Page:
We have heard it one too often – too much of a good thing is not good. According to a feature on The New York Times, the same holds true for calcium and vitamin D.
The Institute of Medicine issued the new daily recommendations for calcium and vitamin D in November, and an expert committee has concluded that most people are not in need to calcium and vitamin D supplements.
This expert committee included bone specialists, and issued a warning that there are serious health risks that may be associated with taking supplements of these nutrients at high doses; these risks include kidney stones and heart disease, as well as, interestingly enough, fractures – which vitamin D is supposed to protect people from.
Vitamin D needs to be present so that calcium is absorbed by the digestive tract, so the two nutrients usually go hand in hand for healthy bones. In order to find out whether you need supplements or can get enough of them from your diet, the food and beverages that one consumes on a regular basis, one’s personal and family history of broken bones, and the habits that may influence bone health, will need to be considered.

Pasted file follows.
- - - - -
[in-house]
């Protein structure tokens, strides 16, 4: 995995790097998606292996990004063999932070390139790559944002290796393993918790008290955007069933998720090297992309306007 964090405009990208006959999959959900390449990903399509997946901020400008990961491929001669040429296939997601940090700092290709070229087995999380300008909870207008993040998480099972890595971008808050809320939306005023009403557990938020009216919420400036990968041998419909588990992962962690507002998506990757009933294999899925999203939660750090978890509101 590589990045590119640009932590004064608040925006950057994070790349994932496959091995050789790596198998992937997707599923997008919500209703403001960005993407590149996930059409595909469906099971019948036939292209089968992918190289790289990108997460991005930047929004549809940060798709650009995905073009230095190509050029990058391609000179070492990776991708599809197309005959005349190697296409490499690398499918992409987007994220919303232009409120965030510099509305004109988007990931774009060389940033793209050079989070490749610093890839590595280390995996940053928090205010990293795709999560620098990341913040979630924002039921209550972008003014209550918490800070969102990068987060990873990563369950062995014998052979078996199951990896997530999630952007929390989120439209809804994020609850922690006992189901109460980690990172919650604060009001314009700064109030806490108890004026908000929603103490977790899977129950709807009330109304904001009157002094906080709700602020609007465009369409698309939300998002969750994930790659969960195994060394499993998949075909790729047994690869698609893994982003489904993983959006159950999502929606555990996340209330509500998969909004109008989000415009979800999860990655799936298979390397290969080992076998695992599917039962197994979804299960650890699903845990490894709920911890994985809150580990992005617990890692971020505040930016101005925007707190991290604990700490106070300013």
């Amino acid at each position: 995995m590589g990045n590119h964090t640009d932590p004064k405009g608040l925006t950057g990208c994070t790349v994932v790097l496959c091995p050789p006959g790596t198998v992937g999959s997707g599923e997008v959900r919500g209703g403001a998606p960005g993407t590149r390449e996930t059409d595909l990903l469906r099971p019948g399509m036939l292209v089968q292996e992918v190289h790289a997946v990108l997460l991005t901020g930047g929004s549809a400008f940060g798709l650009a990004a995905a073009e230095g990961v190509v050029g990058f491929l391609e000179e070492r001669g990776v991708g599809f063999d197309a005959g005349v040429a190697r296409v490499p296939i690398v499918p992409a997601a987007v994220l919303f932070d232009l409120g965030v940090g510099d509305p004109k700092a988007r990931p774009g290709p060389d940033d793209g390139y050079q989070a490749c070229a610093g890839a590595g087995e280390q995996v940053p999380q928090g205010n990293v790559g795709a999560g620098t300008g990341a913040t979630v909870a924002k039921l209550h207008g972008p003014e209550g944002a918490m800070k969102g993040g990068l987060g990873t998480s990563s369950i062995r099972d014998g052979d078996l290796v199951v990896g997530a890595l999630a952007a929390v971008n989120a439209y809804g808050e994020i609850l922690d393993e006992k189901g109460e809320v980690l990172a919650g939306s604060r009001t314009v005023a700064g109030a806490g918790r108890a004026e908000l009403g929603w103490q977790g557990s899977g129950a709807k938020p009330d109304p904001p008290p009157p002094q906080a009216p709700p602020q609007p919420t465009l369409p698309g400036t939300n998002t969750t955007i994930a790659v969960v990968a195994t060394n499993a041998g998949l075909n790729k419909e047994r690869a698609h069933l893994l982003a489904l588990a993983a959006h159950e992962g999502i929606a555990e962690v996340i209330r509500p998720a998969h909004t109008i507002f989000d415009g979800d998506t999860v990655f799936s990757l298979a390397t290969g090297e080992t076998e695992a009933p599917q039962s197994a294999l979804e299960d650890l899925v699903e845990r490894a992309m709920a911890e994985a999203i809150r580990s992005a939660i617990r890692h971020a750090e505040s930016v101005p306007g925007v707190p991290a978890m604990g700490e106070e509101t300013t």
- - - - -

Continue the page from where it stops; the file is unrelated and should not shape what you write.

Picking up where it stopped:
The recommended daily calcium intake is 1,000 milligrams for children 4 to 8, women and men 19 to 50, and men 51 to 70; 1,300 milligrams for children 9 to 18; and 1,200 milligrams for women 51 and older and men 71 and older. For vitamin D, it is 600 units a day for everyone, aged 1 to 70, and 800 units for men and women 71 and older.